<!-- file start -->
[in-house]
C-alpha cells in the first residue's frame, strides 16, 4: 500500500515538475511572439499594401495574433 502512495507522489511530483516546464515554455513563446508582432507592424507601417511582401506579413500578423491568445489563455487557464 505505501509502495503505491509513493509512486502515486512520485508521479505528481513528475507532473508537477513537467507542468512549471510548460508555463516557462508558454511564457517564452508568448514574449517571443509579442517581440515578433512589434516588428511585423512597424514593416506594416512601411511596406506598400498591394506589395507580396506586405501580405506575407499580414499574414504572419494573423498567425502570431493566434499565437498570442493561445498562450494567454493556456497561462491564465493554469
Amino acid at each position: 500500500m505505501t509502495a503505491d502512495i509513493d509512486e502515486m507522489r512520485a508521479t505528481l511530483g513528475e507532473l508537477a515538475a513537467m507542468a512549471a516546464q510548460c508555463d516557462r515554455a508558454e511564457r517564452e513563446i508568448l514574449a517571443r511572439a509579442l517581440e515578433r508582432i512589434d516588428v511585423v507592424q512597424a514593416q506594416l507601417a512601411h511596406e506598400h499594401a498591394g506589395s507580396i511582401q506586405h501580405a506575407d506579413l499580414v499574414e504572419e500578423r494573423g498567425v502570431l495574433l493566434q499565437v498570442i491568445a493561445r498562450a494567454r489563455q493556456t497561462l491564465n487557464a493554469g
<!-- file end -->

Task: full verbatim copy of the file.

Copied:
[in-house]
C-alpha cells in the first residue's frame, strides 16, 4: 500500500515538475511572439499594401495574433 502512495507522489511530483516546464515554455513563446508582432507592424507601417511582401506579413500578423491568445489563455487557464 505505501509502495503505491509513493509512486502515486512520485508521479505528481513528475507532473508537477513537467507542468512549471510548460508555463516557462508558454511564457517564452508568448514574449517571443509579442517581440515578433512589434516588428511585423512597424514593416506594416512601411511596406506598400498591394506589395507580396506586405501580405506575407499580414499574414504572419494573423498567425502570431493566434499565437498570442493561445498562450494567454493556456497561462491564465493554469
Amino acid at each position: 500500500m505505501t509502495a503505491d502512495i509513493d509512486e502515486m507522489r512520485a508521479t505528481l511530483g513528475e507532473l508537477a515538475a513537467m507542468a512549471a516546464q510548460c508555463d516557462r515554455a508558454e511564457r517564452e513563446i508568448l514574449a517571443r511572439a509579442l517581440e515578433r508582432i512589434d516588428v511585423v507592424q512597424a514593416q506594416l507601417a512601411h511596406e506598400h499594401a498591394g506589395s507580396i511582401q506586405h501580405a506575407d506579413l499580414v499574414e504572419e500578423r494573423g498567425v502570431l495574433l493566434q499565437v498570442i491568445a493561445r498562450a494567454r489563455q493556456t497561462l491564465n487557464a493554469g